Oh, and it wouldn’t be Steve without the humor! He made several remarks between songs or while tuning the banjos (he had 4 banjos onstage, he said, so he could look behind him and remember what instrument he was playing). He wasn’t Wild and Crazy like his old stand-up comic days, but he would spend some time telling funny anecdotes or add some very dry humor to song intros.  Steve mentioned it must seem strange to see him playing banjo in a band instead of doing standup.  He said something like how weird it would be to go to a show and see Jerry Seinfeld playing the bassoon.  He bragged about being nominated for Bluegrass awards and a Grammy.  “That’s got to sting,” he told the other banjo player, who was feigning a hurt look.

Steve performed a song about Wally, his dog. The violinist made a “barking” noise and then a “whining” sound as Steve narrated that Wally wanted to play ball, but Steve didn’t have time for him. Finally, he gave in, and the chase began. It was a short number, but you could just imagine Wally running after that ball in a big, open field, banjo music blazing.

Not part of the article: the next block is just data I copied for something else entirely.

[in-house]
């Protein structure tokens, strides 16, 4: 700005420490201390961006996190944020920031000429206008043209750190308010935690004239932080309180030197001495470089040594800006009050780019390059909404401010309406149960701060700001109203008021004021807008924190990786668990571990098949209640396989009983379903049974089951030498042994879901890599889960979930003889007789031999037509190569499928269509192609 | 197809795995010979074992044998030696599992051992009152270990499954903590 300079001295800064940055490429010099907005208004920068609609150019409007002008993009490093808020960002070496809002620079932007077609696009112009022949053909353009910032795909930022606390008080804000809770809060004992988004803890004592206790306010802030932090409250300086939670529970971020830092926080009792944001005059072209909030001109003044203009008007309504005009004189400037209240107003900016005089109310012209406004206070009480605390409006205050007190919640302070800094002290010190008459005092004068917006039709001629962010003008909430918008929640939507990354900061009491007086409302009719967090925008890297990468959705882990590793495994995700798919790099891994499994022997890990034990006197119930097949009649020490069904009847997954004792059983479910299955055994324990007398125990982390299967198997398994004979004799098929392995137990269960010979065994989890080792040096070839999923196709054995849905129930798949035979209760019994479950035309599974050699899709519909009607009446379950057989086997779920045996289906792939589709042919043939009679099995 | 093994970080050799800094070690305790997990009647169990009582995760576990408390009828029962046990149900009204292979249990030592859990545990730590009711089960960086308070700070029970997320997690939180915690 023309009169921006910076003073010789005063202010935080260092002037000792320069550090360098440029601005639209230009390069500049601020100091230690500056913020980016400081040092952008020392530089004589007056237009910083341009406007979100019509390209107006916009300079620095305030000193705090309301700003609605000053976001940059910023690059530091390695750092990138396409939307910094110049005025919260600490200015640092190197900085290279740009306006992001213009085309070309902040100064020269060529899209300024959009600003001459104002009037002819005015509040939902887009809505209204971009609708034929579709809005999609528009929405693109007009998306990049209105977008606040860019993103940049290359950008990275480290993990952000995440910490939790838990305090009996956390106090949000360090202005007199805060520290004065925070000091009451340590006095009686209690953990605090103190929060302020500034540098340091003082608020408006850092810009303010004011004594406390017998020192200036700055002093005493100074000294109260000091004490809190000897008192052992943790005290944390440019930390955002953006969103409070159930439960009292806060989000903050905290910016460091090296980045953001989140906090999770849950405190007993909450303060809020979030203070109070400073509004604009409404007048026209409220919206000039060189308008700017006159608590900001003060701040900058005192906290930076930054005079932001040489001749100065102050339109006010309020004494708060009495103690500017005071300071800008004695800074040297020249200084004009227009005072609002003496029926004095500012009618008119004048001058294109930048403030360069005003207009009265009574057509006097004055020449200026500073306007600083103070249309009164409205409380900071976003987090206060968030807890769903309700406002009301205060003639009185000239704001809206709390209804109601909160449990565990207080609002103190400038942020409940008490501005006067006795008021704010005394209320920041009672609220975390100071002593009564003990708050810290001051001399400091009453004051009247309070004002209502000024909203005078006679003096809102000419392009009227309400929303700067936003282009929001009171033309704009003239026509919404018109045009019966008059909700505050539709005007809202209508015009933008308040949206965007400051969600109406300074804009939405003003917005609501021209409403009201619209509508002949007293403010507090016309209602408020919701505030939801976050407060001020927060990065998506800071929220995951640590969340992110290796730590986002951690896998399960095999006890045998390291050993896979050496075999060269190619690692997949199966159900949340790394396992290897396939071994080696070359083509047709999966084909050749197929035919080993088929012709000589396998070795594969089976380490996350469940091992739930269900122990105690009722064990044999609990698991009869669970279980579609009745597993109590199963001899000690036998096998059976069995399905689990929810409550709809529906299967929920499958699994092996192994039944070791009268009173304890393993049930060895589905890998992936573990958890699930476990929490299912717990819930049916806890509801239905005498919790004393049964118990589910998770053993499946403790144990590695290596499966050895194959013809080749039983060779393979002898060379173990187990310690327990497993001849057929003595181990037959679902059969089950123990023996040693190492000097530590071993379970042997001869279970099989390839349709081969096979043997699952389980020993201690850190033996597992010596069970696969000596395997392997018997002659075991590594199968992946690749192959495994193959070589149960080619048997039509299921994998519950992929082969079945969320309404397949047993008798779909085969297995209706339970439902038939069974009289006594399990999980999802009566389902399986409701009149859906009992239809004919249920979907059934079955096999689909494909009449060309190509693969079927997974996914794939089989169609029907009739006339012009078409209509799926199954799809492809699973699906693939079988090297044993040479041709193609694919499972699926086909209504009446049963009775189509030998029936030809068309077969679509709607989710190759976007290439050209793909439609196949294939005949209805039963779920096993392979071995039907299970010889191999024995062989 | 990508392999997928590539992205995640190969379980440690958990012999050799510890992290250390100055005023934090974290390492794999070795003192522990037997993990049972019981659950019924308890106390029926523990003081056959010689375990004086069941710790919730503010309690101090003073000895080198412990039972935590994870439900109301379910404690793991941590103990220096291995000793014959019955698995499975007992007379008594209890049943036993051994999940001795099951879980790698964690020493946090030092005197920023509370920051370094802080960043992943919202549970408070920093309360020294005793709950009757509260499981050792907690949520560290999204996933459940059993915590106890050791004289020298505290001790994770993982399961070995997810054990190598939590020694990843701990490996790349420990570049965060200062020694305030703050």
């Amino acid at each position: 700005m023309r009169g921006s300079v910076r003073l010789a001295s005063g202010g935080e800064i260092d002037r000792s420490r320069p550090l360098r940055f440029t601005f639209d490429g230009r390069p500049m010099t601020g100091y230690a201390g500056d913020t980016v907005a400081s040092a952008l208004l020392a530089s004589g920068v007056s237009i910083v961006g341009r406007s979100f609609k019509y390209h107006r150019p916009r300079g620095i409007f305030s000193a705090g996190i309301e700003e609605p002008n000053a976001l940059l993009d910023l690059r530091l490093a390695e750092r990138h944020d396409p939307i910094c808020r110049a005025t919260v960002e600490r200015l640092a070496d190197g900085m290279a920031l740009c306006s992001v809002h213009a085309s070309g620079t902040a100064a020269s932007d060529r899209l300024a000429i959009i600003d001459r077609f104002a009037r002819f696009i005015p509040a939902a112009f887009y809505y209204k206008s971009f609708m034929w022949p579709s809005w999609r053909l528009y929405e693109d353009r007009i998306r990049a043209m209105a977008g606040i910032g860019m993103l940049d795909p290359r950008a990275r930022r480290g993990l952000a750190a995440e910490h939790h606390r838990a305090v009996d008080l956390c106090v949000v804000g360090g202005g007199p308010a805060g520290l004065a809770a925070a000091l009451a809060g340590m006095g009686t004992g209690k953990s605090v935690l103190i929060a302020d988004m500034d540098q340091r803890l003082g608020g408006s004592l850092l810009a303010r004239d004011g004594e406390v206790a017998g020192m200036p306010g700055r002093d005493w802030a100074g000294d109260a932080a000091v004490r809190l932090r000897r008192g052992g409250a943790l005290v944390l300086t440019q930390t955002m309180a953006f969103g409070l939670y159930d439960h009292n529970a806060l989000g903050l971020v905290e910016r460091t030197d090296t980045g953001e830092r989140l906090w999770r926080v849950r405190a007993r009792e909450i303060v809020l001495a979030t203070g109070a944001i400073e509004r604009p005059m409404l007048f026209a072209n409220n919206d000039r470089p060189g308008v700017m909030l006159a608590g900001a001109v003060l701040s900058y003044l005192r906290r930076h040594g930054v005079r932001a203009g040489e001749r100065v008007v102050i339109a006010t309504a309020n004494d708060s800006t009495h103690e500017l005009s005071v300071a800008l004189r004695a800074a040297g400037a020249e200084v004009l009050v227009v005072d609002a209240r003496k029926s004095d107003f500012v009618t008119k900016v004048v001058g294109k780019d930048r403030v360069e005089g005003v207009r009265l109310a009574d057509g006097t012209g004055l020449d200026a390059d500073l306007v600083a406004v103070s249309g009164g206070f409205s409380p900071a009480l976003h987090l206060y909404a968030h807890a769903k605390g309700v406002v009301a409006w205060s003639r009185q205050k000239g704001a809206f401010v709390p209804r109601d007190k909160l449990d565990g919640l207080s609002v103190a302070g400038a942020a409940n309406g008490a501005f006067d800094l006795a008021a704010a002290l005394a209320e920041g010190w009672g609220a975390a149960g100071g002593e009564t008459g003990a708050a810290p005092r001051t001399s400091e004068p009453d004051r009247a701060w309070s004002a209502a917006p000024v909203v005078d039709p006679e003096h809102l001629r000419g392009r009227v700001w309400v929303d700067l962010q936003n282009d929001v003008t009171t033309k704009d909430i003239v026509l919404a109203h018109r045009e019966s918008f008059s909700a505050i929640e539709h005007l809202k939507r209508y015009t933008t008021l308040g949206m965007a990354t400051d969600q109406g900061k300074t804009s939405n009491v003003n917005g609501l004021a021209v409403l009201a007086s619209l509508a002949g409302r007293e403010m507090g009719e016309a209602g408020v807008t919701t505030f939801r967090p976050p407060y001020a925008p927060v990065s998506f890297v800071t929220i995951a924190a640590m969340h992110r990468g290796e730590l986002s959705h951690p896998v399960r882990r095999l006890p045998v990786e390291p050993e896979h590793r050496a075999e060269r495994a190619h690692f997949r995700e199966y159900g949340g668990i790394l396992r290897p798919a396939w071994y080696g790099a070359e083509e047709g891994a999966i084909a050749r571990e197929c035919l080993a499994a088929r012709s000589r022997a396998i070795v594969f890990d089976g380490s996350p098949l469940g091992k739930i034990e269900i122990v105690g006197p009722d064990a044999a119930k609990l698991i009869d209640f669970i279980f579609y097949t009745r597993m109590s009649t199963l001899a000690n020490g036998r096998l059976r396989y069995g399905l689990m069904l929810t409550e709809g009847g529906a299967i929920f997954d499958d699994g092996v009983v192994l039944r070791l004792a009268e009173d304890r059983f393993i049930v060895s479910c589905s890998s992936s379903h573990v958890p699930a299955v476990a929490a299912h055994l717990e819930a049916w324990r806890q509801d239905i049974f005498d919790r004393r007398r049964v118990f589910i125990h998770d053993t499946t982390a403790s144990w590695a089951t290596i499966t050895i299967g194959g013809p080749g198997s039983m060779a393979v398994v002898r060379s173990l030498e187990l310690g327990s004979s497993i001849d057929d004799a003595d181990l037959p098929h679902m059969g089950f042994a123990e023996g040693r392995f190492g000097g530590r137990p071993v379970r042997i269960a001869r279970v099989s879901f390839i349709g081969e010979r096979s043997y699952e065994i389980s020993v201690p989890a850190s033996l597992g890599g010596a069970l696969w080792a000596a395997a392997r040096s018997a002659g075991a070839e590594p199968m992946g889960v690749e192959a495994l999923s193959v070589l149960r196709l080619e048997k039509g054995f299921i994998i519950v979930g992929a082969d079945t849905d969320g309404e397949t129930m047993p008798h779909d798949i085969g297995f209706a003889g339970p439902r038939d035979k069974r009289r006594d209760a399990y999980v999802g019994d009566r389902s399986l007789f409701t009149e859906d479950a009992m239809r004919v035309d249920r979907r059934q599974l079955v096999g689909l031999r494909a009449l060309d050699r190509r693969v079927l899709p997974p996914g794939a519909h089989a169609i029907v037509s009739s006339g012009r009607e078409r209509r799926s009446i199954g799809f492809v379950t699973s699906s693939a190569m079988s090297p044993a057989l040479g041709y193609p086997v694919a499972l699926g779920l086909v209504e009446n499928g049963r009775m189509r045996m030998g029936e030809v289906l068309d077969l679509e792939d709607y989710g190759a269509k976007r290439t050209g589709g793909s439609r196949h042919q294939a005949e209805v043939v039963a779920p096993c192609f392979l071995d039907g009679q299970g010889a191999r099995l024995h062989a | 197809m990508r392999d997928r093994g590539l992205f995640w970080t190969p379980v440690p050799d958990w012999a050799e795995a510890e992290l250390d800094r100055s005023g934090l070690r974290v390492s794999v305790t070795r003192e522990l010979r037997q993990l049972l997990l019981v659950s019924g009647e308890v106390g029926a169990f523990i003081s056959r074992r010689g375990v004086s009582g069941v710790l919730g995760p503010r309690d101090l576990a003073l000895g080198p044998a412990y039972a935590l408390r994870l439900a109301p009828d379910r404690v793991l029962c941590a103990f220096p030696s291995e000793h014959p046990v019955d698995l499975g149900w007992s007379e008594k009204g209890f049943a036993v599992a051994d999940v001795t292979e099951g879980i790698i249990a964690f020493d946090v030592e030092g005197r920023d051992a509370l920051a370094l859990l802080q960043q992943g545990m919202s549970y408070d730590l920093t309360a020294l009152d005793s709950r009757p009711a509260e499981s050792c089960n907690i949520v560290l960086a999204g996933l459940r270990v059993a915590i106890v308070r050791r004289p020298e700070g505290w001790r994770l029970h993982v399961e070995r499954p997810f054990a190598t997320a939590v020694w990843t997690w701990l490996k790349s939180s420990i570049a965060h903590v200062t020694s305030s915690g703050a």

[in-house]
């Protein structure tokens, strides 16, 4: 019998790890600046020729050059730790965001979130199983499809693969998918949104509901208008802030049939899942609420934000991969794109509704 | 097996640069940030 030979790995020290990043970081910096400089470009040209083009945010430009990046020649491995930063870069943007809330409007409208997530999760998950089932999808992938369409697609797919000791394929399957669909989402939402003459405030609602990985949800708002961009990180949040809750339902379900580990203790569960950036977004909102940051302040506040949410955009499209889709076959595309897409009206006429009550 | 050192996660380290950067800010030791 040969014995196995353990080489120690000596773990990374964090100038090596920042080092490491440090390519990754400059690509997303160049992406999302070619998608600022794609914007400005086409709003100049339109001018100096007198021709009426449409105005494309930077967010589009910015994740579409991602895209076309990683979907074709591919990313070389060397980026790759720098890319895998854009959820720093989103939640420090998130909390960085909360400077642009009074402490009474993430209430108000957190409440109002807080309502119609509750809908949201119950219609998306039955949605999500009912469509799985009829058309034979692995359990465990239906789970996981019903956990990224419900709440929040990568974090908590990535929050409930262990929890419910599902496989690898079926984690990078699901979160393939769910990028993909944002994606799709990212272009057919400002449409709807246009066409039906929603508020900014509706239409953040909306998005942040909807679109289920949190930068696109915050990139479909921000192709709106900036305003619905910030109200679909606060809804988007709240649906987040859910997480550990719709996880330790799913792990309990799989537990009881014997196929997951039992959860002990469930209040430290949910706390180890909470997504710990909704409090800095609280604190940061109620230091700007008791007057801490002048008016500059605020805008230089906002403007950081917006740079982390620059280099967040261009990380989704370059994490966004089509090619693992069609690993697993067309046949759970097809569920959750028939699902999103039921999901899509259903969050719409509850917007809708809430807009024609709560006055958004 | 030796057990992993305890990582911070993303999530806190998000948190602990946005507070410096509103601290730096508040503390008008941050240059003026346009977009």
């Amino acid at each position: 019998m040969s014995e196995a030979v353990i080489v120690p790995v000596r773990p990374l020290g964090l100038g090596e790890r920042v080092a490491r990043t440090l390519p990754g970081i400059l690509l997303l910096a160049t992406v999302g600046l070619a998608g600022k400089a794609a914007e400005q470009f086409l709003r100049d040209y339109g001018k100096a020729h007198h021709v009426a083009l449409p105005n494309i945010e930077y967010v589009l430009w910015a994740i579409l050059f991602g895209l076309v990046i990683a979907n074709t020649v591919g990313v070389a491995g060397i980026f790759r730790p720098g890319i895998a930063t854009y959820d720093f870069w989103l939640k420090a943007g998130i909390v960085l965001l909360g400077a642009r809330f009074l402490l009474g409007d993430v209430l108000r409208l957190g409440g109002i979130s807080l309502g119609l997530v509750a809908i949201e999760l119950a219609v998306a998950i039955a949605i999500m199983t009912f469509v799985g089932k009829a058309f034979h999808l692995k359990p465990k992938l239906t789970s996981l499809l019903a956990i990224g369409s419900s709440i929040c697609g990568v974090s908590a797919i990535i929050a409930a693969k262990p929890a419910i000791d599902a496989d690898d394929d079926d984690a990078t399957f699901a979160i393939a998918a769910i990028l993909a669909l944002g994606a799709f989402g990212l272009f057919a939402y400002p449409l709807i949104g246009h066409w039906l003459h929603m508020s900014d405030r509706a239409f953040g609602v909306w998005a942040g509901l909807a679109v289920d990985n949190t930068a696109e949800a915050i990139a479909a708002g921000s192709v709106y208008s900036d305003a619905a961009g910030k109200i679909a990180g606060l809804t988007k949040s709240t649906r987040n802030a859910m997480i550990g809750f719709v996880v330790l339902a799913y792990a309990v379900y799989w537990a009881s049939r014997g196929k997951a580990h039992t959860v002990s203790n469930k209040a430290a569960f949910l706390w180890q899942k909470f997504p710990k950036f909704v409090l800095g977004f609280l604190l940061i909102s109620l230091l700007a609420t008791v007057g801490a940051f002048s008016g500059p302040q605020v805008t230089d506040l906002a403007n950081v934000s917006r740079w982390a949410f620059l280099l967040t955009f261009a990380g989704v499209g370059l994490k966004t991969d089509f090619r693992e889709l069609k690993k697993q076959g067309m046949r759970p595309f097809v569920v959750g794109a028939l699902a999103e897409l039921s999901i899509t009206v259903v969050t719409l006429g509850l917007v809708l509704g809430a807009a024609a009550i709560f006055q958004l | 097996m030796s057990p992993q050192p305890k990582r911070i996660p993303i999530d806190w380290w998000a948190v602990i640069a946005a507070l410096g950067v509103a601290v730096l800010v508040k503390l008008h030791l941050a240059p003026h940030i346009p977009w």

He said the band is traveling around in a bus for this tour. He recalled being on the road, and the instruments would come out, and they would tell tales of laughter and have a few tears…and then Steve said he knows this because he has called them from his private plane…and the banjo player said yes, that is all true, except he never calls!

He finished show with a Bluegrass version of King Tut! The audience roared and sang along. We moved up to the side of the stage and viewed him from the black screen. We were about 20 feet away. Steve fell into his old stand-up comic character once, and did his King Tut arms, much to the joy of the audience. His dog, Wally, joined them on stage during Tut and wandered around the perimeter and wagged his tail!